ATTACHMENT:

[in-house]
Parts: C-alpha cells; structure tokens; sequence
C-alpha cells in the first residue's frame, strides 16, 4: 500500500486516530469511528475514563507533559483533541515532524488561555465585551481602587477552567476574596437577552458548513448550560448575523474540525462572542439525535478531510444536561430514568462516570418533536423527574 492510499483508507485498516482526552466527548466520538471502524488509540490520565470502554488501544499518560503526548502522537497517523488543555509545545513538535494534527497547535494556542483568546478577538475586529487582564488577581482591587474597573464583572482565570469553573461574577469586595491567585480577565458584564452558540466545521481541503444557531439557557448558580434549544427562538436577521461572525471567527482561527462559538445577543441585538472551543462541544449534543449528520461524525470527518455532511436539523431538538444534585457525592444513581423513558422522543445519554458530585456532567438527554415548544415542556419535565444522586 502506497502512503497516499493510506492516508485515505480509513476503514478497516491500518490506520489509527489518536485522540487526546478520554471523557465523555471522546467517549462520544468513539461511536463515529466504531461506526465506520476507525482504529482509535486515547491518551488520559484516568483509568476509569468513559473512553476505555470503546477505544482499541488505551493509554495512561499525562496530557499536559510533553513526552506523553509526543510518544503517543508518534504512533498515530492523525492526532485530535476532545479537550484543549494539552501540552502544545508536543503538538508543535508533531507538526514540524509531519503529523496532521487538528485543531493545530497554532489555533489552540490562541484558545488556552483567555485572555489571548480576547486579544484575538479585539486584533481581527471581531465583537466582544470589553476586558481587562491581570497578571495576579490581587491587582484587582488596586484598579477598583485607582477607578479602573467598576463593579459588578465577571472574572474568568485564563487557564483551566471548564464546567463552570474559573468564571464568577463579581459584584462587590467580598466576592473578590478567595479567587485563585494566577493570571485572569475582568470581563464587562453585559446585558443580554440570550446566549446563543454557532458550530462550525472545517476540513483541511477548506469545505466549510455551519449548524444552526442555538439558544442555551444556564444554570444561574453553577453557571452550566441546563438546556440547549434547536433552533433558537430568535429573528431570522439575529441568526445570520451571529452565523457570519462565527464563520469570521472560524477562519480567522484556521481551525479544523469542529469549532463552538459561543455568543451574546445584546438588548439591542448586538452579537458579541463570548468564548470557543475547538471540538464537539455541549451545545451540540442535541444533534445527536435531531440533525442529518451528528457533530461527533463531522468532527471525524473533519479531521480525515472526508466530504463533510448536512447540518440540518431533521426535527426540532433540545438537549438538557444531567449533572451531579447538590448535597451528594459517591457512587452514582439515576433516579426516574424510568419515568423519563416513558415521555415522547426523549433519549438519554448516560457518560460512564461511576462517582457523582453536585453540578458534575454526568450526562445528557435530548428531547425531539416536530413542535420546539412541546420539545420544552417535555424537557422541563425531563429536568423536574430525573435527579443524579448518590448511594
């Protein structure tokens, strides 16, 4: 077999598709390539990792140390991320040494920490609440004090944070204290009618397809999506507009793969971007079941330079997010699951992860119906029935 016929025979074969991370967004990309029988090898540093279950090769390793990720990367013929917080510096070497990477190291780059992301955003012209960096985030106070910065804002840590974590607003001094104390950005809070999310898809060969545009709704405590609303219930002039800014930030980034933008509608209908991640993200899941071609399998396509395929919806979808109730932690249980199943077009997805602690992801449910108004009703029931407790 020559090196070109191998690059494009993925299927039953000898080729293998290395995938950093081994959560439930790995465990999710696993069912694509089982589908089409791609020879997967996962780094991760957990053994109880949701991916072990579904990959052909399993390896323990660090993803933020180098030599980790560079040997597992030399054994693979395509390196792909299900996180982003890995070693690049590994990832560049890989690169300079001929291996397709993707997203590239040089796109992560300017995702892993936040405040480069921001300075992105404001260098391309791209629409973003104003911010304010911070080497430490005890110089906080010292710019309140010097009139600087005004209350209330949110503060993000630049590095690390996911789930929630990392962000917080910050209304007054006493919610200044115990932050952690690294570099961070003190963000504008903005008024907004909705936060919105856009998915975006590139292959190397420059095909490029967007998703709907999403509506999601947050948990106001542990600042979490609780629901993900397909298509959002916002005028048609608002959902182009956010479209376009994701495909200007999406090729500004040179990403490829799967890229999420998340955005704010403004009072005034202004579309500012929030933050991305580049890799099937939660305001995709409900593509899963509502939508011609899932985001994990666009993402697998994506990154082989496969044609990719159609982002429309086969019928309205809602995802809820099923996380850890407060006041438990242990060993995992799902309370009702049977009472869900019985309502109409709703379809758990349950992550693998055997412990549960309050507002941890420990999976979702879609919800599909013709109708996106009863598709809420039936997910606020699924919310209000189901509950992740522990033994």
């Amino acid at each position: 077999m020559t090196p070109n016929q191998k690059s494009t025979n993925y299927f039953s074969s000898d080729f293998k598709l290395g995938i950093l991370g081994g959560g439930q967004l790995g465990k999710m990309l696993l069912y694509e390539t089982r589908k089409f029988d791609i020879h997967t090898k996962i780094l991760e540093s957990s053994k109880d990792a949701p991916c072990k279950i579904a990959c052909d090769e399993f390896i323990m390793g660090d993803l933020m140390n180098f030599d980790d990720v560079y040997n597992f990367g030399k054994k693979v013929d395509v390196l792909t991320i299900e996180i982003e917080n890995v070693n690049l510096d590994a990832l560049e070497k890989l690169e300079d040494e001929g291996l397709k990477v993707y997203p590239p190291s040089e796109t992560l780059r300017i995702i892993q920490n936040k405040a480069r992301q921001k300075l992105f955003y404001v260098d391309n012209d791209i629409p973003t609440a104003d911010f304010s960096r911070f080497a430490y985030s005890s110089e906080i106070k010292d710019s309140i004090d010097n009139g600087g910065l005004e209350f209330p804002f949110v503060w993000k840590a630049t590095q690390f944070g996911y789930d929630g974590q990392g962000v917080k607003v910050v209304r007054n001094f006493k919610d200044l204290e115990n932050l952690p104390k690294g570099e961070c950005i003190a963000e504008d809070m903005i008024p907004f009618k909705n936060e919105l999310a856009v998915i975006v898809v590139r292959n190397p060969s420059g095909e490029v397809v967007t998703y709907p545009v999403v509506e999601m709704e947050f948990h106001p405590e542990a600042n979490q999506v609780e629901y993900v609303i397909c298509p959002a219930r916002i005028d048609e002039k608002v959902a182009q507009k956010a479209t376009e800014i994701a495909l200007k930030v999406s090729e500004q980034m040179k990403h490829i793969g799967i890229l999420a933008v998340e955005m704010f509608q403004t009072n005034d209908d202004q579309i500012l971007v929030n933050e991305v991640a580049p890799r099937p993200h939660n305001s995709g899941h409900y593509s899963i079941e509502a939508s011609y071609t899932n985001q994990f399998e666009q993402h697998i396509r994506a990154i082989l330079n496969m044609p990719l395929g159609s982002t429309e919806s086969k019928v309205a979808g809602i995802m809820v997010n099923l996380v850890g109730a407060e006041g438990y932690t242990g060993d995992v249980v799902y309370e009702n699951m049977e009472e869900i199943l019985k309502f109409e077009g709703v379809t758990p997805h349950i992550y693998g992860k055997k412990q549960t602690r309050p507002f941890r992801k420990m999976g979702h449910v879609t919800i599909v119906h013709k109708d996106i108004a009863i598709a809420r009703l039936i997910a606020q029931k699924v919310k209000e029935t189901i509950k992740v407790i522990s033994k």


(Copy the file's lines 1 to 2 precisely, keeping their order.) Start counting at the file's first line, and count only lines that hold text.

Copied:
[in-house]
Parts: C-alpha cells; structure tokens; sequence